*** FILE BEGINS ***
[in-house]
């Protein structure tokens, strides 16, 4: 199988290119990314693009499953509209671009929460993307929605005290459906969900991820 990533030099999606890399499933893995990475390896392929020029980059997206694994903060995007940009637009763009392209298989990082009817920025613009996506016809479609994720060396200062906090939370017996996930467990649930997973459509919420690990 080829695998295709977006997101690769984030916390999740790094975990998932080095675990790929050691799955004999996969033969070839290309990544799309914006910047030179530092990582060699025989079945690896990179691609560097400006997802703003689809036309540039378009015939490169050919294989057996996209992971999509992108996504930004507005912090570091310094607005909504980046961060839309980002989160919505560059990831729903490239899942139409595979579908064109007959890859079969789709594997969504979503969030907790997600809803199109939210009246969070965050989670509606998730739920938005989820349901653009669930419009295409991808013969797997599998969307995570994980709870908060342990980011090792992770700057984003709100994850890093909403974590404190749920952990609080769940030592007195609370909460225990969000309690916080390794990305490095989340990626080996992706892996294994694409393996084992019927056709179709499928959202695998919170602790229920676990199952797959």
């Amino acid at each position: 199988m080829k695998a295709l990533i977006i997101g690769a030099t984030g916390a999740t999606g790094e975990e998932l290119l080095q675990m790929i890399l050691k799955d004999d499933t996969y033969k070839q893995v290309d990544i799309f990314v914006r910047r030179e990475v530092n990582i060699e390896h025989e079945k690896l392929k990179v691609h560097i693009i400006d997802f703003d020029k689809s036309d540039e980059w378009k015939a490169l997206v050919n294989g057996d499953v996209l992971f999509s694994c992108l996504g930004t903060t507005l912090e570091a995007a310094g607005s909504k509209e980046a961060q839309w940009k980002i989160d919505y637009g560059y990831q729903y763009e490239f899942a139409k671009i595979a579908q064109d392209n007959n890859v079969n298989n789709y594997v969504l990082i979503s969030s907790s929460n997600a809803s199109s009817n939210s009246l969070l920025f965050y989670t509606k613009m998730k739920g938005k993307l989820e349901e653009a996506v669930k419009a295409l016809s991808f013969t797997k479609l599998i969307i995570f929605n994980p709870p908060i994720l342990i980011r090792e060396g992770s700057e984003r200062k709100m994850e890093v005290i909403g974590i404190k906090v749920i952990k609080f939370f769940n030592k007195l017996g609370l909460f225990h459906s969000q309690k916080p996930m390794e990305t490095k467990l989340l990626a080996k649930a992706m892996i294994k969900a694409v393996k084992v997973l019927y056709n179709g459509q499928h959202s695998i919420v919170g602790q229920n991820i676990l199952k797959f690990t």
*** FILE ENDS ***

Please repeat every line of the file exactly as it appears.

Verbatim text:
[in-house]
């Protein structure tokens, strides 16, 4: 199988290119990314693009499953509209671009929460993307929605005290459906969900991820 990533030099999606890399499933893995990475390896392929020029980059997206694994903060995007940009637009763009392209298989990082009817920025613009996506016809479609994720060396200062906090939370017996996930467990649930997973459509919420690990 080829695998295709977006997101690769984030916390999740790094975990998932080095675990790929050691799955004999996969033969070839290309990544799309914006910047030179530092990582060699025989079945690896990179691609560097400006997802703003689809036309540039378009015939490169050919294989057996996209992971999509992108996504930004507005912090570091310094607005909504980046961060839309980002989160919505560059990831729903490239899942139409595979579908064109007959890859079969789709594997969504979503969030907790997600809803199109939210009246969070965050989670509606998730739920938005989820349901653009669930419009295409991808013969797997599998969307995570994980709870908060342990980011090792992770700057984003709100994850890093909403974590404190749920952990609080769940030592007195609370909460225990969000309690916080390794990305490095989340990626080996992706892996294994694409393996084992019927056709179709499928959202695998919170602790229920676990199952797959």
């Amino acid at each position: 199988m080829k695998a295709l990533i977006i997101g690769a030099t984030g916390a999740t999606g790094e975990e998932l290119l080095q675990m790929i890399l050691k799955d004999d499933t996969y033969k070839q893995v290309d990544i799309f990314v914006r910047r030179e990475v530092n990582i060699e390896h025989e079945k690896l392929k990179v691609h560097i693009i400006d997802f703003d020029k689809s036309d540039e980059w378009k015939a490169l997206v050919n294989g057996d499953v996209l992971f999509s694994c992108l996504g930004t903060t507005l912090e570091a995007a310094g607005s909504k509209e980046a961060q839309w940009k980002i989160d919505y637009g560059y990831q729903y763009e490239f899942a139409k671009i595979a579908q064109d392209n007959n890859v079969n298989n789709y594997v969504l990082i979503s969030s907790s929460n997600a809803s199109s009817n939210s009246l969070l920025f965050y989670t509606k613009m998730k739920g938005k993307l989820e349901e653009a996506v669930k419009a295409l016809s991808f013969t797997k479609l599998i969307i995570f929605n994980p709870p908060i994720l342990i980011r090792e060396g992770s700057e984003r200062k709100m994850e890093v005290i909403g974590i404190k906090v749920i952990k609080f939370f769940n030592k007195l017996g609370l909460f225990h459906s969000q309690k916080p996930m390794e990305t490095k467990l989340l990626a080996k649930a992706m892996i294994k969900a694409v393996k084992v997973l019927y056709n179709g459509q499928h959202s695998i919420v919170g602790q229920n991820i676990l199952k797959f690990t």